Species- and chamber-specific responses of 12 kDa FK506-binding protein to temperature in fish heart
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The sarcoplasmic reticulum (SR) Ca2+ release channel or ryanodine receptor (RyR) of the vertebrate heart is regulated by the FK506-binding proteins, FKBP12 and FKBP12.6. This study examines whether temperature-related changes in the SR function of fish hearts are associated with changes in FKBP12 expression. For this purpose, a polyclonal antibody against trout FKBP12 was used to compare FKPB12 expression in cold-acclimated (4 °C, CA) and warm-acclimated (18 °C, WA) rainbow trout (Oncorhynchus mykiss), burbot (Lota lota) and crucian carp (Carassius carassius) hearts. FKBP12 expression was modulated in a species- and tissue-specific manner. Temperature acclimation affected FKBP12 expression only in atrial tissue. Changes in the ventricular FKBP12 expression were not detected in any of the fish species. In the atria of rainbow trout and crucian carp, temperature acclimation produced opposite thermal responses: FKBP12 increased in the trout atrium and decreased in the crucian carp atrium under cold acclimation. In the burbot heart, chronic temperature changes did not affect cardiac FKBP12 levels. Expression of FKBP12 mRNA in rainbow trout and crucian carp hearts suggests that the transcript levels are higher in the ventricle than in the atrium and are elevated by cold acclimation in trout, but not in crucian carp. Since FKBP12 is known to increase the Ca2+ sensitivity of cardiac RyRs and thereby the opening frequency of the Ca2+ release channels, temperature-related changes in FKBP12 expression may modify the SR function in excitation–contraction coupling. The cold-induced increase in FKBP12 in the trout atrium and decrease in the crucian carp atrium are consistent with the previously noted increase and decrease, respectively, of SR Ca2+ stores in cardiac contraction in these species.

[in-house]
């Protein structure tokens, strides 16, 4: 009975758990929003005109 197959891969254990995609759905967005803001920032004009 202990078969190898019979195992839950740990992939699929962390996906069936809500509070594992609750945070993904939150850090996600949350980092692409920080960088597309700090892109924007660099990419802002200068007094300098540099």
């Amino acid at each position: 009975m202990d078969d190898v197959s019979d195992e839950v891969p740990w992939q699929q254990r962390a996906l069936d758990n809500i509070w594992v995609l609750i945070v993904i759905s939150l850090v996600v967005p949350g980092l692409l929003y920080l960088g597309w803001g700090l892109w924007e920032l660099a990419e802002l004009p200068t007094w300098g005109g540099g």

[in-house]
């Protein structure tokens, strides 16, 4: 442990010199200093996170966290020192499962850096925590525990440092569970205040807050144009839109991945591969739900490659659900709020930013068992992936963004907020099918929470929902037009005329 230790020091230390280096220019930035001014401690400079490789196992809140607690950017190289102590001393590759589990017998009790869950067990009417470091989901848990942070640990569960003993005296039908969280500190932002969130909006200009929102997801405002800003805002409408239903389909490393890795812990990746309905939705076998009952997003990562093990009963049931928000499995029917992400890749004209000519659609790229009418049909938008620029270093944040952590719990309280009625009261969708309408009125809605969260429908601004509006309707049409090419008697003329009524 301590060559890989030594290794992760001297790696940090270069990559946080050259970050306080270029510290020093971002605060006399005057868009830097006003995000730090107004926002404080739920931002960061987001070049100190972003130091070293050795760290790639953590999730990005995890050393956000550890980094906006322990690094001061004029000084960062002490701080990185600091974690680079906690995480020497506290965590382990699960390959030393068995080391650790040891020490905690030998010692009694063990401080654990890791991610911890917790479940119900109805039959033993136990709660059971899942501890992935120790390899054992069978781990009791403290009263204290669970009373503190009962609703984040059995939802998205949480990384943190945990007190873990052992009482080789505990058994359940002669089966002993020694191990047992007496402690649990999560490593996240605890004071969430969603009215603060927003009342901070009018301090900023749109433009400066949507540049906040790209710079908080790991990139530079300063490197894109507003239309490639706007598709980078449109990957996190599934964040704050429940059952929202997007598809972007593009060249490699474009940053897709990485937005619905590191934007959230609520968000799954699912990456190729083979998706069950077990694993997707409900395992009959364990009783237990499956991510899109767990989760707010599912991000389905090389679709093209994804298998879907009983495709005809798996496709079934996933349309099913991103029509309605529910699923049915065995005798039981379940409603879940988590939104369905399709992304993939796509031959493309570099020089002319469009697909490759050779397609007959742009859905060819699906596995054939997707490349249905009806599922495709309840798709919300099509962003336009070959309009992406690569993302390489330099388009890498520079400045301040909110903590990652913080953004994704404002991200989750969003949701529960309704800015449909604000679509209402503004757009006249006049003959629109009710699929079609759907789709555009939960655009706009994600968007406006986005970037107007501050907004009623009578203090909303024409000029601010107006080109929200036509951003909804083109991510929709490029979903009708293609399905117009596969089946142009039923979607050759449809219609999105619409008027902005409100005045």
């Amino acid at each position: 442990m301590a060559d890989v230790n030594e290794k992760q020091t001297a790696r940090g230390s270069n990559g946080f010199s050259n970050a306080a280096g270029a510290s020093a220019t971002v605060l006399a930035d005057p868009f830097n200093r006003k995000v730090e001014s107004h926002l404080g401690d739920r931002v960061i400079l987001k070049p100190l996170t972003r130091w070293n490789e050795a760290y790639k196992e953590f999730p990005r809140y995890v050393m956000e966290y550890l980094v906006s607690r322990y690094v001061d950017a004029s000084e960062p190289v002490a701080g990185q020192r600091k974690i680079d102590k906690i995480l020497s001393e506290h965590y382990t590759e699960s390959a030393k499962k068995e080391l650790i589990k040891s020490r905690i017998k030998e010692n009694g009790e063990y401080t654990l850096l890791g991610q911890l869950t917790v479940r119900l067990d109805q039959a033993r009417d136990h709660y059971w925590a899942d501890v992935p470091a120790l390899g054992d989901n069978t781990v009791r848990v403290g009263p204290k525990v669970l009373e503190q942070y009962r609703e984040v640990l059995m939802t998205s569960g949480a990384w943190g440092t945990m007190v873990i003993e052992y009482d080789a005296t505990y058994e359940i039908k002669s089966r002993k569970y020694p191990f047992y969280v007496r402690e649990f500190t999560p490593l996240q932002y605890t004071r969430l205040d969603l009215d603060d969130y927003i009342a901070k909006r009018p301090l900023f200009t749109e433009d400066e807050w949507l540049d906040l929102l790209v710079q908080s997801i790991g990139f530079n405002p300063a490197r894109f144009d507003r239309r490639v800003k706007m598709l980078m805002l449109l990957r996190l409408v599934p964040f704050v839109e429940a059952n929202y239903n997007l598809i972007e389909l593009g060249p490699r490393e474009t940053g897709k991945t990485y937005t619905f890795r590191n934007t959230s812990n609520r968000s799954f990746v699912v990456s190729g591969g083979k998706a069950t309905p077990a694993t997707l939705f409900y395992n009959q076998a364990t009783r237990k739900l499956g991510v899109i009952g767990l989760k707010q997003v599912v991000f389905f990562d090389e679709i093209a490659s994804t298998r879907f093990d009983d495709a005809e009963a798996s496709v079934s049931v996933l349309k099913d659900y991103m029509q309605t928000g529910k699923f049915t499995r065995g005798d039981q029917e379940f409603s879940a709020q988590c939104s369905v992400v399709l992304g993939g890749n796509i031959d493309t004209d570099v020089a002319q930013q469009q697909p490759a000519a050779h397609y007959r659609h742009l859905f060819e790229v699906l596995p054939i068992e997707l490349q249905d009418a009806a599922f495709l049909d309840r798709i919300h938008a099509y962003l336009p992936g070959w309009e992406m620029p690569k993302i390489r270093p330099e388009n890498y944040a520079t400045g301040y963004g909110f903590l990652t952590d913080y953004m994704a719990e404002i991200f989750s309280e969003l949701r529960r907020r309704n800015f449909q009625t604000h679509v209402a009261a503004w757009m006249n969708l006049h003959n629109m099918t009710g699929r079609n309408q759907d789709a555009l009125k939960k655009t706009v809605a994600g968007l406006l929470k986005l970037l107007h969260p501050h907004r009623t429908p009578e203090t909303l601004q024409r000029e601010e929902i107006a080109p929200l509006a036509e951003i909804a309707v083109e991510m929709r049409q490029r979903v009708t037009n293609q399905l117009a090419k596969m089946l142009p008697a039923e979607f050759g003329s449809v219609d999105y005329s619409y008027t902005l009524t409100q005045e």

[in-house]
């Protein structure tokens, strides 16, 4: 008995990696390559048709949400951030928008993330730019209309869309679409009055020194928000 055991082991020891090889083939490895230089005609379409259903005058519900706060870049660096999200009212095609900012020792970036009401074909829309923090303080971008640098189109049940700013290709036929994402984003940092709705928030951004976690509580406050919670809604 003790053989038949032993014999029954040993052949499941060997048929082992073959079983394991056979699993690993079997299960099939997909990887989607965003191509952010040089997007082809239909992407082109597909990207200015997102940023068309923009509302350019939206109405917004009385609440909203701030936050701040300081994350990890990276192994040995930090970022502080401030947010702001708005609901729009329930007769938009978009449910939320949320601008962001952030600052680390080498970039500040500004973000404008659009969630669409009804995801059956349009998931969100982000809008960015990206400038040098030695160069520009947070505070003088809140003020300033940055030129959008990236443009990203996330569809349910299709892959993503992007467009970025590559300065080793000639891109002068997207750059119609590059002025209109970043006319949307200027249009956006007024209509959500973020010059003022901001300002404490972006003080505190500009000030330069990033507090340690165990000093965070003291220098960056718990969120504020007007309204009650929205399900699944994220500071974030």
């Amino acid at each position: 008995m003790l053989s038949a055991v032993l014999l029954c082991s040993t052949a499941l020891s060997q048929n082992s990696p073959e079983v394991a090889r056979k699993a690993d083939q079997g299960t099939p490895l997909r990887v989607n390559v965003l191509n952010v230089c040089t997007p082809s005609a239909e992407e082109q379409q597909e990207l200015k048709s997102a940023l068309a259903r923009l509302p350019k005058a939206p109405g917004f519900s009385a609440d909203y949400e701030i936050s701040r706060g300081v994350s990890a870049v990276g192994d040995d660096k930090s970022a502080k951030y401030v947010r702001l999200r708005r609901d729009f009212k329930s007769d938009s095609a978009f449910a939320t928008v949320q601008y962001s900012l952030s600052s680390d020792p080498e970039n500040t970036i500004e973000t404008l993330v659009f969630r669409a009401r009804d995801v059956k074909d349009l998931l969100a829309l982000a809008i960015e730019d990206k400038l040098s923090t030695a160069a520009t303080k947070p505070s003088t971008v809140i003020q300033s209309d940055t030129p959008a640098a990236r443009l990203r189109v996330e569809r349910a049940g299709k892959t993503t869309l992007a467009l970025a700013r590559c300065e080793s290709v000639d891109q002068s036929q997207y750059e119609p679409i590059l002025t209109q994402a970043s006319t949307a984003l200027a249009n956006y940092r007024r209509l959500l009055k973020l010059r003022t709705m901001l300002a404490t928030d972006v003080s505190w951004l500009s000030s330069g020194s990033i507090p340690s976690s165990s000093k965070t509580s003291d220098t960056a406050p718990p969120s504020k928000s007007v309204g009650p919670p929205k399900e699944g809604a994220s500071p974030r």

KeywordsCalcium-induced calcium release Thermal acclimation Fish heart Excitation–contraction coupling Sarcoplasmic reticulum
Skillful technical assistance of Anita Kervinen and Riitta Pietarinen is acknowledged. This research was supported by a Grant from The Academy of Finland (127192) to M.V.
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